As an aside, have you ever heard any preaching in popular Christianity that merited a “Bravo?”


We don’t know exactly what Jesus preached about in Capernaum that Sabbath day. It is unlikely that he spoke from the same text, Isaiah 61:1-2a, as he did in his first address in Nazareth. That nearly got him killed. Whatever he did preach though, the people were astounded, as Jesus preached with authority. The Gospel of Mark tells about this in contrast with how the scribes preached. The scribes apparently, never took an authoritative stand. They usually quoted from an ancient Rabbi or a rabbinical school or authority. The congregants were to assess their words and make up their own minds in “reforming” their behavior. No decisions to make were forced on the people by the scribes such as turning away from sin. There was no hour of decision such as the decision to repent and amend their actions.

Paul described gospel preaching to Timothy as “reproving, rebuking, and exhorting.” This kind of preaching would have certainly stood out in comparison with the scribes. Reproving, rebuking, and exhorting signifies that Jesus would have held his hearers to a high degree of accountability to his message of God’s very inspired Word by the Holy Spirit… not some reference to a dead personage of a rabbi.

Furthermore,  because of this mode of preaching, Jesus was already reputed to be a powerful preacher. This means that Jesus also spoke “under the Anointing,” or in an inspired fashion under the power of the Spirit of God. This is implied by his first sermon in Nazareth where he quoted from Isaiah 61:1: “The Spirit of the Lord is upon me; because the Lord has Anointed me to preach…”  I cover this very topic in an earlier blog… “Brother Brown, the Lord’s Coming, and a Famine for the Word of the Lord…” You can peruse this at this link here to get a better understanding of the ministry of the Anointed Word:

Throughout his ministry, Jesus spoke under this Anointing. He confirmed this in John 6:63.


Jesus was preaching in the synagogue and after a bit, was interrupted by a spiritually afflicted man, or demonized individual.  The man cried out  loudly to call attention that Jesus was the Messiah by declaring one of his Messianic appellations that He “was the Holy One of God.” The Demoniac also pointed out that Jesus was “to destroy them,” meaning the evil spirits and their hierarchy.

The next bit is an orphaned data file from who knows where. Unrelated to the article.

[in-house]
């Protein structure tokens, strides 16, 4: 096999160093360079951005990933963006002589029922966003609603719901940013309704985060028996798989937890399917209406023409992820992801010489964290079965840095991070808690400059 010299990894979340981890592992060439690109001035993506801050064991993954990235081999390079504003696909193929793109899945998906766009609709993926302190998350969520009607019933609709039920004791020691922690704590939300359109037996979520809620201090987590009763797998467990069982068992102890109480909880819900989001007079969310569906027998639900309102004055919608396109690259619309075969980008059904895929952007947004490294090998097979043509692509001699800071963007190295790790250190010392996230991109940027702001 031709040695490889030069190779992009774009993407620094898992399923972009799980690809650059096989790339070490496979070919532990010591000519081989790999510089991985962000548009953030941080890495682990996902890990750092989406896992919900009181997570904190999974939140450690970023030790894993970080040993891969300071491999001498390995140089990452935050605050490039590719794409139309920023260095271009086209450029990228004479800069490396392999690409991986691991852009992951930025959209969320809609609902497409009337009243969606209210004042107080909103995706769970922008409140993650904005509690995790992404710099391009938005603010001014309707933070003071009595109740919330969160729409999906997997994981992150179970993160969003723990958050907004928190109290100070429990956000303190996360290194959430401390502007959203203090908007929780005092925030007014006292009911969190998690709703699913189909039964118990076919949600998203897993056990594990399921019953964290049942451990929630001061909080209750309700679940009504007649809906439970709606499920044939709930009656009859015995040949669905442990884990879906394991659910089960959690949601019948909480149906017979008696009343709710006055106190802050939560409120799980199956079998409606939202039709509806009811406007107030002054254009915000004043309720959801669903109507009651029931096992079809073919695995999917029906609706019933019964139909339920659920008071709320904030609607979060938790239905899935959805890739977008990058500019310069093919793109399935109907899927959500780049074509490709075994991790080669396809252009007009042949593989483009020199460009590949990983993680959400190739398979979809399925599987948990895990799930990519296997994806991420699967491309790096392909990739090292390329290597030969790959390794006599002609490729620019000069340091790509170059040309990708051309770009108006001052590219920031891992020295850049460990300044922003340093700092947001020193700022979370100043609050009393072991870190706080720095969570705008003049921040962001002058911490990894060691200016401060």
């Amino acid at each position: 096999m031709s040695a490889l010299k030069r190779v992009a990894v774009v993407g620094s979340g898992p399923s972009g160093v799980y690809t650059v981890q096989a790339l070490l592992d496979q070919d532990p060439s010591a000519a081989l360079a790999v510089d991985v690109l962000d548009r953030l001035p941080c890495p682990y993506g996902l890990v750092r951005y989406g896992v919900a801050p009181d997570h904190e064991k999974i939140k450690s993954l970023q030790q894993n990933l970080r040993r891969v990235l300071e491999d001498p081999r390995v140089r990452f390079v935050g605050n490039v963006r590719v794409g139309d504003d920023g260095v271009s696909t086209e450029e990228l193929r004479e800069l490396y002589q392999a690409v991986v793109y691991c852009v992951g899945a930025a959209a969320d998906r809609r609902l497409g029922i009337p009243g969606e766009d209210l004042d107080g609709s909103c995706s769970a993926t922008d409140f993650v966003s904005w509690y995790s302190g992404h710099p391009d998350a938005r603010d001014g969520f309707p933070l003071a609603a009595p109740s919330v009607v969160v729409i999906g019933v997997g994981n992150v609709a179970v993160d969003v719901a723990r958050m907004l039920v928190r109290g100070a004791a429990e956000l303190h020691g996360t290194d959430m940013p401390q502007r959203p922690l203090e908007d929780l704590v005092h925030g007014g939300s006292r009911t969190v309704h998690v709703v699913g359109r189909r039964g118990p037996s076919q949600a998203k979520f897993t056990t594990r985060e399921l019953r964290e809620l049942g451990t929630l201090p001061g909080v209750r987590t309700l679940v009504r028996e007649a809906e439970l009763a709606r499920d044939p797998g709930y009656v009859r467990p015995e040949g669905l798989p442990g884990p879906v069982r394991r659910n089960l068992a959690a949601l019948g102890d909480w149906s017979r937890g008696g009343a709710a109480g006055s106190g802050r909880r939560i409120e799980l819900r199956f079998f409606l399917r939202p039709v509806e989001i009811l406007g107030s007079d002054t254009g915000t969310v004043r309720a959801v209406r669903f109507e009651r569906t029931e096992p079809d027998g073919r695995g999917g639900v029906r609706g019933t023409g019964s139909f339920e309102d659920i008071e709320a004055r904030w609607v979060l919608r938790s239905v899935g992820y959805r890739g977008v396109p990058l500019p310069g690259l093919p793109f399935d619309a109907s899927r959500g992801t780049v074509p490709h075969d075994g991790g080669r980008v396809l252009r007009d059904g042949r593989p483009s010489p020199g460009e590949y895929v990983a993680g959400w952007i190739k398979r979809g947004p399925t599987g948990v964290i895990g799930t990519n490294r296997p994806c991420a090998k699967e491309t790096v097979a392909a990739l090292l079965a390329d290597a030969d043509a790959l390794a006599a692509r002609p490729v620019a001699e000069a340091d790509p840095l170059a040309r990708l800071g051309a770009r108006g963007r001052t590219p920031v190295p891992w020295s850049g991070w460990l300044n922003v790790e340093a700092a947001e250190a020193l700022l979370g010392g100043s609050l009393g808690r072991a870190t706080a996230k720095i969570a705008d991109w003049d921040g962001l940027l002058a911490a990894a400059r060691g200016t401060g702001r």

Jesus knew what to do.

He quickly took authority over the situation and commanded the evil spirit to be quiet, or the literal meaning of the phrase, “be gagged.” Gagging is binding the mouth with material in which no more sound can be uttered.  Then, Jesus told the evil spirit to “come out of him.” The result was the devil came out of the man violently by crying out, or screaming, and casting or throwing the man down to the floor.

The man however, was not hurt. He was normal and sound.

Note that first, the evil spirit had to be “bound,” or his activity was ceased to operate. Then, when the devil cannot work and is bound, he can be “cast out.” Jesus referred expressly to the same in Matthew 12:29. The mode of deliverance is usually the same. The devils cry out in a loud voice (Acts 8:7), and rents (the use of this word in the KJV is an interesting selection; it means to  “open by making a rending or tearing,”… this is exactly what happens in such a situation both literally and spiritually) the person in a violent convulsion, and the person falls down in a heap.

The accounts in the Gospels state that the audience was amazed…  not because there was an unclean or evil spirit present… but that Jesus had the “word of authority” to cast out the spirit.


The hearers that day witnessed a three-fold ministry of the Spirit. Not only did the hearers hear new teaching; but a new authority or way of speaking; and finally, an authority to cast out evil spirits effectively, with only his word. Jewish religionists had never seen this on this wise. Jewish exorcism  usually required incantations and ritual with minimal results. Other exorcist types used magic in which amulets or talismans were implemented to drive away bad spirit phenomena. This practice ended up in even more spiritual bondage for the practitioners and their clientele, as the level of superstition and fear reached greater proportions than before.

To summarize further,  Jesus dealt immediately and effectively with this manifestation and cast the devil out, and delivered the man in an instantaneous and powerful demonstration of authority by his word. This incident caused amazement and wonder in the congregation and of course, increased their interest with such a sign or wonder.

And, this was only the Sabbath morning service.

The rest of the day in Capernaum was perhaps, even more remarkable.

Thanks for reading. Copyrighted. Joseph Spickard, 2014. All rights reserved. Any reproduction of this intellectual property without prior permission from the author is prohibited.